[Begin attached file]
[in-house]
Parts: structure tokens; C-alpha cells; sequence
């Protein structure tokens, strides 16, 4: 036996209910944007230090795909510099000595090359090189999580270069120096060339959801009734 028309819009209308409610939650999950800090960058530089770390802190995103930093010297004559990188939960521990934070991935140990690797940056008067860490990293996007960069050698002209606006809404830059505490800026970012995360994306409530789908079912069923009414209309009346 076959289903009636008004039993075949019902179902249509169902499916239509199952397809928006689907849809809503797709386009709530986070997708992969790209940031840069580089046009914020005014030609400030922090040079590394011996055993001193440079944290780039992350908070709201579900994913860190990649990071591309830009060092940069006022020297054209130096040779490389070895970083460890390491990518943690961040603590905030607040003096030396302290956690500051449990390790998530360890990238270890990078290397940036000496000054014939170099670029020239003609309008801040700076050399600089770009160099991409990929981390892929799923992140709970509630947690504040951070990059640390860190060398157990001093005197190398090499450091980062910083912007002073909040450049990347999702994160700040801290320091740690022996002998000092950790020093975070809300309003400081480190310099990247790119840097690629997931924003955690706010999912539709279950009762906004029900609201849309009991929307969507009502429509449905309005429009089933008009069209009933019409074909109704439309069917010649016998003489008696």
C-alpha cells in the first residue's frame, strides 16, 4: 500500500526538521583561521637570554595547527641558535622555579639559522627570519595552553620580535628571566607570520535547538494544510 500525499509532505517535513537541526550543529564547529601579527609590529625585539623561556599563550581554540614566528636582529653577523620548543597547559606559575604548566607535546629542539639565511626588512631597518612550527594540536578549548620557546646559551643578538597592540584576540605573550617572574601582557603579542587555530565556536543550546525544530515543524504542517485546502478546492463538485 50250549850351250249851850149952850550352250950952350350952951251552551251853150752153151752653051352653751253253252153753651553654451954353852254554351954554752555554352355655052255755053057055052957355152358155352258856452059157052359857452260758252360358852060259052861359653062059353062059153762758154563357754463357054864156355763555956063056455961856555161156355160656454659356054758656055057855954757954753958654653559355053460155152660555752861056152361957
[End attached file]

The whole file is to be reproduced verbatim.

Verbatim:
[in-house]
Parts: structure tokens; C-alpha cells; sequence
């Protein structure tokens, strides 16, 4: 036996209910944007230090795909510099000595090359090189999580270069120096060339959801009734 028309819009209308409610939650999950800090960058530089770390802190995103930093010297004559990188939960521990934070991935140990690797940056008067860490990293996007960069050698002209606006809404830059505490800026970012995360994306409530789908079912069923009414209309009346 076959289903009636008004039993075949019902179902249509169902499916239509199952397809928006689907849809809503797709386009709530986070997708992969790209940031840069580089046009914020005014030609400030922090040079590394011996055993001193440079944290780039992350908070709201579900994913860190990649990071591309830009060092940069006022020297054209130096040779490389070895970083460890390491990518943690961040603590905030607040003096030396302290956690500051449990390790998530360890990238270890990078290397940036000496000054014939170099670029020239003609309008801040700076050399600089770009160099991409990929981390892929799923992140709970509630947690504040951070990059640390860190060398157990001093005197190398090499450091980062910083912007002073909040450049990347999702994160700040801290320091740690022996002998000092950790020093975070809300309003400081480190310099990247790119840097690629997931924003955690706010999912539709279950009762906004029900609201849309009991929307969507009502429509449905309005429009089933008009069209009933019409074909109704439309069917010649016998003489008696």
C-alpha cells in the first residue's frame, strides 16, 4: 500500500526538521583561521637570554595547527641558535622555579639559522627570519595552553620580535628571566607570520535547538494544510 500525499509532505517535513537541526550543529564547529601579527609590529625585539623561556599563550581554540614566528636582529653577523620548543597547559606559575604548566607535546629542539639565511626588512631597518612550527594540536578549548620557546646559551643578538597592540584576540605573550617572574601582557603579542587555530565556536543550546525544530515543524504542517485546502478546492463538485 50250549850351250249851850149952850550352250950952350350952951251552551251853150752153151752653051352653751253253252153753651553654451954353852254554351954554752555554352355655052255755053057055052957355152358155352258856452059157052359857452260758252360358852060259052861359653062059353062059153762758154563357754463357054864156355763555956063056455961856555161156355160656454659356054758656055057855954757954753958654653559355053460155152660555752861056152361957